Todd: I think what Urs and Crans both may be suggesting is that, at least in the context of strict nn- and ω\omega-categories, there is a uniform notion of “transformation of depth k between n-functors”, or just (n,k)(n, k)-transformations, where (n,1)(n, 1)-transformations are usual transformations between nn-functors, (n,2)(n, 2)-transformations are modifications, and so on. Surely this usage won’t conflict with Cheng-Gurski.

Toby: Yeah, that would work, so we could write (n,k)-transformation. My only disgruntlement is that the nn is superfluous; the problem is all those other people that are already using it and preventing us from unambiguously saying simply ‘kk-transformation’!

Finn: Probably tiros like me shouldn’t have a say in this sort of thing, but I would tend to agree with Toby here, that the kk is at least more interesting than the nn, in that you’re more likely to vary the values of kk than those of nn. However, typing the few extra characters does seem a small price to pay to avoid horrible confusion. I slightly reluctantly vote for (n,k)(n,k).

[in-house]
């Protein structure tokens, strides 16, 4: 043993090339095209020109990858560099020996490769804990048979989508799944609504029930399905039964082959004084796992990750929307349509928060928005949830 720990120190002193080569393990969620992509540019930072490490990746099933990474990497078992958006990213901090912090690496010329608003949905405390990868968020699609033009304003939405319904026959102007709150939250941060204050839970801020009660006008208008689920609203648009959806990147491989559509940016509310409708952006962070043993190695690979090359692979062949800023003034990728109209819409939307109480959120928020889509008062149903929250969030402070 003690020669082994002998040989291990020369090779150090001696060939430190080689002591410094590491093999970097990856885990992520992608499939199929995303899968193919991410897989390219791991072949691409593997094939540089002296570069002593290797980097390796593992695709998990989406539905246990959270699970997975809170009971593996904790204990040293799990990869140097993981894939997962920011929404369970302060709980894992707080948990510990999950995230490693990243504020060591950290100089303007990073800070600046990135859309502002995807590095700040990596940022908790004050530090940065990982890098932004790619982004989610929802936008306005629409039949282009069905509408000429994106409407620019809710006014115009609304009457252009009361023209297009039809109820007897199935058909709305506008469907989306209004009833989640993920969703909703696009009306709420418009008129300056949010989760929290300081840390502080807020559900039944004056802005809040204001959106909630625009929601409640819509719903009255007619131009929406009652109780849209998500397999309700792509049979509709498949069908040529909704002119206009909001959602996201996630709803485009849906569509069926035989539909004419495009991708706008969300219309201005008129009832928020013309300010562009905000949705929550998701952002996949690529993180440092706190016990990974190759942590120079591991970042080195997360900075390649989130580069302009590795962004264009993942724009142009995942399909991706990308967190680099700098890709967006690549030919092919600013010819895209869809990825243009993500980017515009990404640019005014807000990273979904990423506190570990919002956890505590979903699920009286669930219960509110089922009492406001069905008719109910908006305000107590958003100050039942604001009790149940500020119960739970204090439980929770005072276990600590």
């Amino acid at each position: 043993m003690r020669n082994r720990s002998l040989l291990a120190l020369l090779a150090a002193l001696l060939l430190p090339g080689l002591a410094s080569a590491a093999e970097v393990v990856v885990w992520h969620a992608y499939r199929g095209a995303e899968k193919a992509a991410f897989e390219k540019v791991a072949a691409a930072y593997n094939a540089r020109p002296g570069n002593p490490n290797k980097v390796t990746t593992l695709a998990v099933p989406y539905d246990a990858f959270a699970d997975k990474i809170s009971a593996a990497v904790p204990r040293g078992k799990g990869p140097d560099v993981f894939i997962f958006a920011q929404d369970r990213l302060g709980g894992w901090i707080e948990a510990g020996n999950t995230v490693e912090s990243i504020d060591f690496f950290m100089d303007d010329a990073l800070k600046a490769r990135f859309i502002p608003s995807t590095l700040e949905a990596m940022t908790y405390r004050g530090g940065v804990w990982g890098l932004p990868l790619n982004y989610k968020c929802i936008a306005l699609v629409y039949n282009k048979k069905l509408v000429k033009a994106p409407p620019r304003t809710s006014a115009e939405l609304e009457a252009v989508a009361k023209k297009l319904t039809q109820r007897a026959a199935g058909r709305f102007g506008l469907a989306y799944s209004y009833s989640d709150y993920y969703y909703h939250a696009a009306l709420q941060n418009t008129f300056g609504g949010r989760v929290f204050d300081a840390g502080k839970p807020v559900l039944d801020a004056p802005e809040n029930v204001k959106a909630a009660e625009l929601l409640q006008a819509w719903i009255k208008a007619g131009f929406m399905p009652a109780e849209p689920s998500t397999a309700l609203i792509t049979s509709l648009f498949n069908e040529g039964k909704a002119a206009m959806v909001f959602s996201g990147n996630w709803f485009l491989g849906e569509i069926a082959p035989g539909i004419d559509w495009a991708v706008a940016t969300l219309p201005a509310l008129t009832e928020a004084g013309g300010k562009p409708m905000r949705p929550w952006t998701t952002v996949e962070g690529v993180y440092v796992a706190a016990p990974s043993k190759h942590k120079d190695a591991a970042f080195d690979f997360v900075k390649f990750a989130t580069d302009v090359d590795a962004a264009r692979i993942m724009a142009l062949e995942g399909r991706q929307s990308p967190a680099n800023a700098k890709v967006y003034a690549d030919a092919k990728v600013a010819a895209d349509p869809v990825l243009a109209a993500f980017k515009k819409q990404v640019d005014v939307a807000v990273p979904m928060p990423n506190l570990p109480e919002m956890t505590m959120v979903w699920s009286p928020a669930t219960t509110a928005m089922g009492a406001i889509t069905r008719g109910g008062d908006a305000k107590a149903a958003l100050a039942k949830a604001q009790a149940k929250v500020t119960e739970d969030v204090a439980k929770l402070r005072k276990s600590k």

Todd: I’m not crazy about it either, but I agree it’s a small price. I’ll note (in case it helps) that in the general theory of Crans-Gray tensor products, both variations in nn and kk come up, about equally often (e.g., the tensor of a 1-category and an nn-category is an (n+1)(n+1)-category).

Urs: yes, so to summarize what I think the main points are

  • there is a systematic notion of “transformation of depth k between n-functors” for geometric definition of higher category in terms of simplicial sets;

  • the corresponding notion in the (strict) globular context is formalized by Crans’ construction;

  • unwrapping what this says, it yields in particular that a transformation of depth kk between strict globular nn-categories XX and YY is an (nk)(n-k)-functor from the truncation XkX{\leq k} of XX to an (nk)(n-k)-category (throwing all higher cells away) to the (nk)(n-k)-category of kk-globes in YY (also truncated)

    η:X k[G k,Y]| k \eta : X_{\leq k} \to [G^k, Y]|_{\leq k}

    satisfying certain naturality conditions (which ensure precisely that η\eta extends uniquely to an nn-functor η:X[G k,Y] \eta : X \to [G^k,Y] ).

JCMcKeown: not meaning to cause annoyance, but how about calling them “+k+k-transformations”, owing to their incrementing dimensions by kk; or if we don’t like the ++ prefix, one might call them kk-vexilors, because they tend to generate flags of period kk.

Toby: Interesting; can you explain more about how they generate flags? (Maybe that's something to put in a new section here, or you could just give a reference.)